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Mar 26, 2020
Feb 10, 2022
Mar 26, 2020

Kubernetes NFS Subdir External Provisioner

NFS subdir external provisioner is an automatic provisioner that use your existing and already configured NFS server to support dynamic provisioning of Kubernetes Persistent Volumes via Persistent Volume Claims. Persistent volumes are provisioned as ${namespace}-${pvcName}-${pvName}.

Note: This repository is migrated from https://github.com/kubernetes-incubator/external-storage/tree/master/nfs-client. As part of the migration:

  • The container image name and repository has changed to k8s.gcr.io/sig-storage and nfs-subdir-external-provisioner respectively.
  • To maintain backward compatibility with earlier deployment files, the naming of NFS Client Provisioner is retained as nfs-client-provisioner in the deployment YAMLs.
  • One of the pending areas for development on this repository is to add automated e2e tests. If you would like to contribute, please raise an issue or reach us on the Kubernetes slack #sig-storage channel.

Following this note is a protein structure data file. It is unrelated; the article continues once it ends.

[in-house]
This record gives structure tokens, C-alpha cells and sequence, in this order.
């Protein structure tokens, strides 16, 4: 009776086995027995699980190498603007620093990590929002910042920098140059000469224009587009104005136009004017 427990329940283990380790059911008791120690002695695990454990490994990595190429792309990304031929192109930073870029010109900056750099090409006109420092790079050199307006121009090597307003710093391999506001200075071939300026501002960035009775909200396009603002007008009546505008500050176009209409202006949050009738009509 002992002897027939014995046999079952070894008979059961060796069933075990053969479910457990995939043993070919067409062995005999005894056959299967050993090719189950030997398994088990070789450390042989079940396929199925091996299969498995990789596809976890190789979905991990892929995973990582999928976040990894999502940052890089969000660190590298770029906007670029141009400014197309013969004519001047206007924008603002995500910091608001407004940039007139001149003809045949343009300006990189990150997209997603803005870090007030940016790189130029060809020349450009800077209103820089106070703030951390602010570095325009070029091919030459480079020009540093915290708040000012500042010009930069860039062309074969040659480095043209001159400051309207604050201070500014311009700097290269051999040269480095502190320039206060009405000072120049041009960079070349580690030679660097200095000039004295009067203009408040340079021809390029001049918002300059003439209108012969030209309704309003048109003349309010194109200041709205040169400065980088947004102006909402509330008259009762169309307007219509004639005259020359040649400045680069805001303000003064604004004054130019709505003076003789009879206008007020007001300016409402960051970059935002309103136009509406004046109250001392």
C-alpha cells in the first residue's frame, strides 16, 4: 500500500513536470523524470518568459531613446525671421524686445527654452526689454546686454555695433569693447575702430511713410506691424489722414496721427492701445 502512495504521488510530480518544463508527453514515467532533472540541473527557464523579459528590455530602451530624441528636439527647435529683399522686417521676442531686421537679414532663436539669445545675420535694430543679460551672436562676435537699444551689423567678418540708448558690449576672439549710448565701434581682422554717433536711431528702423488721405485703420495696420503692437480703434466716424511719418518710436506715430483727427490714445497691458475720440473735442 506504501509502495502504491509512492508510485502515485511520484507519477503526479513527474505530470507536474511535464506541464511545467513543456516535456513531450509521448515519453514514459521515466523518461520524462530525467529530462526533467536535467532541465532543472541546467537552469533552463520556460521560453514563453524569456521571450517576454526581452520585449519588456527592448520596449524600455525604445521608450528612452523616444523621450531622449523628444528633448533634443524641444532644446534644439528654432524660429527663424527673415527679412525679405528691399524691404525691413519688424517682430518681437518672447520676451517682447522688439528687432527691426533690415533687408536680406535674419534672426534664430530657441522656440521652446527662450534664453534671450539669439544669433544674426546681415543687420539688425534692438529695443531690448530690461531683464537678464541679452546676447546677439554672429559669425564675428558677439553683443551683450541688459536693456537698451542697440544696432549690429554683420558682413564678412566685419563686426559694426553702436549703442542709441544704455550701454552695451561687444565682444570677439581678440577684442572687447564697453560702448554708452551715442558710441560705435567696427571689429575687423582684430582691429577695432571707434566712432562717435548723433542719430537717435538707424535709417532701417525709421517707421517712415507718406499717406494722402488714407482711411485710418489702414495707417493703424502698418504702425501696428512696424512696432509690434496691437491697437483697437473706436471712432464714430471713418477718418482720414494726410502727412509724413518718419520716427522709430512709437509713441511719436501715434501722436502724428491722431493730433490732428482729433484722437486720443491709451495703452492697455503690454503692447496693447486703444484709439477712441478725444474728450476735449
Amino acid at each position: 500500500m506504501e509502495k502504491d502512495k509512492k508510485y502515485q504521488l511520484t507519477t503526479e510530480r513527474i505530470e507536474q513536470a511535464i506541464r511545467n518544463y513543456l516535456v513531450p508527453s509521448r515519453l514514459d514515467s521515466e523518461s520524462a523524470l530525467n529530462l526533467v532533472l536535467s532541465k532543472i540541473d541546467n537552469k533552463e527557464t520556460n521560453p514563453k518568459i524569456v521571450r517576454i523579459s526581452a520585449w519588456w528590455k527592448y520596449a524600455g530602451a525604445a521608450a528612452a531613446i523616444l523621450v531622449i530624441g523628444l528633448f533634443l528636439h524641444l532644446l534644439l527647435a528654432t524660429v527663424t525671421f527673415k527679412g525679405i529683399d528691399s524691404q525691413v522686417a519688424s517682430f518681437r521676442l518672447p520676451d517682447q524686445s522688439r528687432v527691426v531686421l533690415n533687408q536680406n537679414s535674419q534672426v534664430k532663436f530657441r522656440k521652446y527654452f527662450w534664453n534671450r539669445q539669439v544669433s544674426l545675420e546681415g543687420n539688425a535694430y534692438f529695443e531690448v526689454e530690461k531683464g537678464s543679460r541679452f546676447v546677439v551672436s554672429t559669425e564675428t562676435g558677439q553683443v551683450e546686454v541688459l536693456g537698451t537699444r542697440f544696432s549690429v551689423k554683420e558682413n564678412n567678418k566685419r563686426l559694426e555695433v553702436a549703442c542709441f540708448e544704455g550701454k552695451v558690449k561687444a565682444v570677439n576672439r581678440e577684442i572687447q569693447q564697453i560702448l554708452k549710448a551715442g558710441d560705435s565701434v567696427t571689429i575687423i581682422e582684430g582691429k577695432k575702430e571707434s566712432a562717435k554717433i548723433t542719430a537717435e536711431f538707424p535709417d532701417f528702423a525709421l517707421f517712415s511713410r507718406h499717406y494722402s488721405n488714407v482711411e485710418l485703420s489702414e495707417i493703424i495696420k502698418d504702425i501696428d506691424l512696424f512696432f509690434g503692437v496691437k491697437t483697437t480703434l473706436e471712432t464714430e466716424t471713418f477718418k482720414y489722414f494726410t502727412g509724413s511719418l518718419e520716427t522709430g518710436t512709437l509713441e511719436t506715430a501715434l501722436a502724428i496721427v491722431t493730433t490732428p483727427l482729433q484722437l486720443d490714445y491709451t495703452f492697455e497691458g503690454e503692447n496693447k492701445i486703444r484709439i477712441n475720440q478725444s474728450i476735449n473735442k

How to deploy NFS Subdir External Provisioner to your cluster

To note again, you must already have an NFS Server.

With Helm

Follow the instructions from the helm chart README.

The tl;dr is

$ helm repo add nfs-subdir-external-provisioner https://kubernetes-sigs.github.io/nfs-subdir-external-provisioner/
$ helm install nfs-subdir-external-provisioner nfs-subdir-external-provisioner/nfs-subdir-external-provisioner \
    --set nfs.server=x.x.x.x \
    --set nfs.path=/exported/path

With Kustomize

Step 1: Get connection information for your NFS server

Make sure your NFS server is accessible from your Kubernetes cluster and get the information you need to connect to it. At a minimum you will need its hostname and exported share path.

Step 2: Add the base resource

Create a kustomization.yaml file in a directory of your choice, and add the deploy directory as a base. This will use the kustomization file within that directory as our base.

namespace: nfs-provisioner
bases:
  - github.com/kubernetes-sigs/nfs-subdir-external-provisioner//deploy

Step 3: Create namespace resource

Create a file with your namespace resource. The name can be anything as it will get overwritten by the namespace in your kustomization file.